The Great Unequalizer
The Pandemic Is Compounding Disparities in Income, Wealth, and Opportunity
On November 4, 2017, Saad Hariri announced live on Al Arabiya satellite television that he had resigned as Lebanese prime minister.
Very few saw it coming, although it wasn’t entirely unexpected. After all, it’s not as if Hariri was overjoyed presiding over a government under the control of his archrival, Hezbollah, the Lebanese political-military party accused of killing his father, Rafik, in 2005. He wasn’t. But for him to quit now, in the absence of obvious triggers and in such a mysterious fashion, has left Lebanon’s political class—even his own entourage and popular base—scratching their heads.
That Saad told the world about his decision from Riyadh, not Beirut, was particularly revealing. It means that Saudi Arabia, which politically supported and bankrolled the Hariris throughout most of Lebanon’s post-civil war history, is readjusting its policy in Lebanon to more effectively weaken Hezbollah. Saudi Arabia’s standing in Beirut had been taking hit after hit since Rafik’s killing due to the dominance of Hezbollah and its foreign patrons, Iran and the Assad regime. What this readjustment might practically accomplish, however, is quite uncertain.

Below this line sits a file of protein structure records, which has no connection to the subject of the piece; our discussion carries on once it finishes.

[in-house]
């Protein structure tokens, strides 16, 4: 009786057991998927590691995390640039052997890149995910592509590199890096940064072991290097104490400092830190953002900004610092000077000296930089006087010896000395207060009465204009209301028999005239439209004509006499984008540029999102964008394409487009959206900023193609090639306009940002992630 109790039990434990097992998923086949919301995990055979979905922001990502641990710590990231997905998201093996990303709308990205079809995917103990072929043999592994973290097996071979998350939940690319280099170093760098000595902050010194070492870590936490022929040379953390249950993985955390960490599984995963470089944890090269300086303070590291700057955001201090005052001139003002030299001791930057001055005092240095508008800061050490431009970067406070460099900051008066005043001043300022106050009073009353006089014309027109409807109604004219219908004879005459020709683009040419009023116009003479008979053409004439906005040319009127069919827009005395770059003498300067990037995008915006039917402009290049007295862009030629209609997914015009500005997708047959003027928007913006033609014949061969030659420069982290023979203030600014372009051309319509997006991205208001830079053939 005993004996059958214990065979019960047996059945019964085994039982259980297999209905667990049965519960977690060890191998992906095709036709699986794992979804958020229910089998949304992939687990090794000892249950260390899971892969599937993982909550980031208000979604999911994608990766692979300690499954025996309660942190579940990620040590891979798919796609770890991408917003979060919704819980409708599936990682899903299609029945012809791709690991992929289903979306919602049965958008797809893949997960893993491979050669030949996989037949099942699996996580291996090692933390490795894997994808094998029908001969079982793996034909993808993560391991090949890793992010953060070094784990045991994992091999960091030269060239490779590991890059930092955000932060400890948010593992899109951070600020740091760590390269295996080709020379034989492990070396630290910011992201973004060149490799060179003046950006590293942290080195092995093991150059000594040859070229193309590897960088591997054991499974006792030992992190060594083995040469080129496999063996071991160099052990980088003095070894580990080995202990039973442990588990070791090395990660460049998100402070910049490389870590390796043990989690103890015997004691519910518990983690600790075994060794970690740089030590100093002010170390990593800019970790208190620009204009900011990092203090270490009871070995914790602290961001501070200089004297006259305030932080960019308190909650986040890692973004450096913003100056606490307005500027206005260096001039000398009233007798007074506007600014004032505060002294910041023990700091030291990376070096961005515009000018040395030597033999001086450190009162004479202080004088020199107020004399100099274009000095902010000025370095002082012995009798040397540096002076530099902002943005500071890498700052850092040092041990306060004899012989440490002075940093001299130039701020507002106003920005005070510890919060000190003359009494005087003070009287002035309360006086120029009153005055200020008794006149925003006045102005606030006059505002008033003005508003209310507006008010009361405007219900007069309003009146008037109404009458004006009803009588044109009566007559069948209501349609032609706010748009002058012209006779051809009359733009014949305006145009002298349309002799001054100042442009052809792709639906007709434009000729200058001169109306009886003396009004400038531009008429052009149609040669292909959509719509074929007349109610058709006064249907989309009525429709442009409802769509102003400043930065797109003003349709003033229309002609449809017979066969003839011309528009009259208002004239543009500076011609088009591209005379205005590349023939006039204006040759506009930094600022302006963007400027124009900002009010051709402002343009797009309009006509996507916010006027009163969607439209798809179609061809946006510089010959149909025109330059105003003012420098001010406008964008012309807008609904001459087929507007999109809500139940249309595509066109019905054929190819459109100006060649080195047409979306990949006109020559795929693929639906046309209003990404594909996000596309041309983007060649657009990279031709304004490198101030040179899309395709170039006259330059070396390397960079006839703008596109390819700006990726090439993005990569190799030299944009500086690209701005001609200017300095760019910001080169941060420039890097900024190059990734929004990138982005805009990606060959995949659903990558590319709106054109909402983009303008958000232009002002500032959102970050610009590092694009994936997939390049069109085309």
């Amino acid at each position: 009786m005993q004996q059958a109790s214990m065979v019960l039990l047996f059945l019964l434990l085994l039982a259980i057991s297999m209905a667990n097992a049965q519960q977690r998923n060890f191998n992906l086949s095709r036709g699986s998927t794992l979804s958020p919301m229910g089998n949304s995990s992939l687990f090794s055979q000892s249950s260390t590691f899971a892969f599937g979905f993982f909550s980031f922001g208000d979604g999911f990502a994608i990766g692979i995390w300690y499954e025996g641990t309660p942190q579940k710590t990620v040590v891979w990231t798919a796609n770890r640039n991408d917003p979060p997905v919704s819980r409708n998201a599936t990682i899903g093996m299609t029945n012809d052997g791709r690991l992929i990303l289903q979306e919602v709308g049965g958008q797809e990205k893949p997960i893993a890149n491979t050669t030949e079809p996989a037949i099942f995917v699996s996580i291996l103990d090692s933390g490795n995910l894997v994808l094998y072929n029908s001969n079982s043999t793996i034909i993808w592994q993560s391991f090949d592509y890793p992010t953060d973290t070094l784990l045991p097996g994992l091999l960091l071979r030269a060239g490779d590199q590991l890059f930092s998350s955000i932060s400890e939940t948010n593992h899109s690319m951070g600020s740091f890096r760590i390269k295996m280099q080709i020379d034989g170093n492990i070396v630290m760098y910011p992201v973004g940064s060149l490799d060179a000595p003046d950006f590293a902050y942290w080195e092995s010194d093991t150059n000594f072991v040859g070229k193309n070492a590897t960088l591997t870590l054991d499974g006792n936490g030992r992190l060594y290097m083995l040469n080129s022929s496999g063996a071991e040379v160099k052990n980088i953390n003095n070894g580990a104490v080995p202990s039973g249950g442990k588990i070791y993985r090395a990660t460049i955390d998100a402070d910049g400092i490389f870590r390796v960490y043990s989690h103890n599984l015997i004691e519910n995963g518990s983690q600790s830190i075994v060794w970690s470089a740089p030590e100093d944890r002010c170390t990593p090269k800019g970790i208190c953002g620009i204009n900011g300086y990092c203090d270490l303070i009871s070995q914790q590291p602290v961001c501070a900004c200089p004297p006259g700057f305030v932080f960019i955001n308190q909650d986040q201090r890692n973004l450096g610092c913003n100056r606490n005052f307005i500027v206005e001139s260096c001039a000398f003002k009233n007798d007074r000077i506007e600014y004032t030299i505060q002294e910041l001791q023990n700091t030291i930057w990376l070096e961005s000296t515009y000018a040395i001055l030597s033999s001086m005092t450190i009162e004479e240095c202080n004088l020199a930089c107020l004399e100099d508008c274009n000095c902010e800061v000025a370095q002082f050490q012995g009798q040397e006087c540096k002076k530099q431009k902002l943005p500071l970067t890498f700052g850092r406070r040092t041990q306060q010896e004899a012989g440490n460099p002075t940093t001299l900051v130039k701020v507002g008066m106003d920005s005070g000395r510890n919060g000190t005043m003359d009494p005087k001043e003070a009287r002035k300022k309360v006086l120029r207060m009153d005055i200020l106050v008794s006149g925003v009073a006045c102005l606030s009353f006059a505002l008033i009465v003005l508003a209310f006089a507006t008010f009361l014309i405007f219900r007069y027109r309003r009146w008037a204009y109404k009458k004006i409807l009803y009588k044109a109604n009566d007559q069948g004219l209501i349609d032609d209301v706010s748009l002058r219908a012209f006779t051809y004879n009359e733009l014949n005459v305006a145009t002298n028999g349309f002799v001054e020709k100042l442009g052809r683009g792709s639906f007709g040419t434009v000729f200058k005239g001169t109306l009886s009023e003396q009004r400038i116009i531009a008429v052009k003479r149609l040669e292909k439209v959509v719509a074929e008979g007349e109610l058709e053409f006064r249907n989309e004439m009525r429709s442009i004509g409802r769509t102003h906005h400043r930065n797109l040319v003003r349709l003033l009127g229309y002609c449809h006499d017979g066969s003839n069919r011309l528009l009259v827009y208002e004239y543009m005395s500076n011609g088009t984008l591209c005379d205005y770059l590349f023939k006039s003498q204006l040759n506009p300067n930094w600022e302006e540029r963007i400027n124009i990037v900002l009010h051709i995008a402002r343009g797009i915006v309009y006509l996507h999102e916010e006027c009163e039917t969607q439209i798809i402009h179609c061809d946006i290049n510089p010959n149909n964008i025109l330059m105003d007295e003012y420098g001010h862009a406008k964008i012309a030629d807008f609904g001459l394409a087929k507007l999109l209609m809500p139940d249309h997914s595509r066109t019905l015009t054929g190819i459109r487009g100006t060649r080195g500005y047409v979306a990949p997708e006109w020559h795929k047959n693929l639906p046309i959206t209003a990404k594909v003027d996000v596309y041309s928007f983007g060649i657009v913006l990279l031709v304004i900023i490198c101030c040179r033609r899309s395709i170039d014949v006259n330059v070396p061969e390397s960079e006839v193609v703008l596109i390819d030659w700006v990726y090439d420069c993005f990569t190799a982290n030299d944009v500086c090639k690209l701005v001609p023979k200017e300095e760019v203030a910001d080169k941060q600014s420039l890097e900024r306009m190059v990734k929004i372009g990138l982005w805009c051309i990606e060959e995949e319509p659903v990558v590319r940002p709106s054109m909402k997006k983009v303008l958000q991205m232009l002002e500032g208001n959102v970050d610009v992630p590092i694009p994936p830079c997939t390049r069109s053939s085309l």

The timing of this potential reformulation of Saudi policy in Lebanon is curious. The administration of U.S. President Donald Trump has just rolled out an Iran strategy that’s expected to be more aggressive toward Tehran and its activities across the region. There’s also increasing tension between Israel and Hezbollah, which might lead these old antagonists to return to arms, a scenario the Saudis would cheer. Hariri’s departure does not necessarily make another Israel-Hezbollah conflict more likely, but it does make Lebanon as a whole more vulnerable. With Hariri out, the Lebanese government’s legitimacy is immediately in question, making it a theoretically easier target for Hezbollah’s foes, including Washington and Jerusalem, who consider the Shiite group a terrorist organization.